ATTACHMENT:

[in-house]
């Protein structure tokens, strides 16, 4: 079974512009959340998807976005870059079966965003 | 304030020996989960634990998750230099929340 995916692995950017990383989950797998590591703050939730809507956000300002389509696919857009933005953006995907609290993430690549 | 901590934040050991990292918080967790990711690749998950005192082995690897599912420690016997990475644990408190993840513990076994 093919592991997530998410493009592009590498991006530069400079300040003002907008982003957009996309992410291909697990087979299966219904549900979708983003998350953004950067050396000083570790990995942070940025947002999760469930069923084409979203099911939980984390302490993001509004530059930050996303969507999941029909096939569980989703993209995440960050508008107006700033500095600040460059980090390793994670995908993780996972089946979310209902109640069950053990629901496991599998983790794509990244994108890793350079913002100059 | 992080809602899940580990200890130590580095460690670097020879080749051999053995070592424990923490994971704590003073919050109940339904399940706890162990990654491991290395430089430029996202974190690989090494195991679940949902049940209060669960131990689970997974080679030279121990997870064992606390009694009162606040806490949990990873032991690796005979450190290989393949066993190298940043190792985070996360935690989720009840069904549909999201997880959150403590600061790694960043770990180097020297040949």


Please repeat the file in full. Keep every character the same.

[in-house]
């Protein structure tokens, strides 16, 4: 079974512009959340998807976005870059079966965003 | 304030020996989960634990998750230099929340 995916692995950017990383989950797998590591703050939730809507956000300002389509696919857009933005953006995907609290993430690549 | 901590934040050991990292918080967790990711690749998950005192082995690897599912420690016997990475644990408190993840513990076994 093919592991997530998410493009592009590498991006530069400079300040003002907008982003957009996309992410291909697990087979299966219904549900979708983003998350953004950067050396000083570790990995942070940025947002999760469930069923084409979203099911939980984390302490993001509004530059930050996303969507999941029909096939569980989703993209995440960050508008107006700033500095600040460059980090390793994670995908993780996972089946979310209902109640069950053990629901496991599998983790794509990244994108890793350079913002100059 | 992080809602899940580990200890130590580095460690670097020879080749051999053995070592424990923490994971704590003073919050109940339904399940706890162990990654491991290395430089430029996202974190690989090494195991679940949902049940209060669960131990689970997974080679030279121990997870064992606390009694009162606040806490949990990873032991690796005979450190290989393949066993190298940043190792985070996360935690989720009840069904549909999201997880959150403590600061790694960043770990180097020297040949």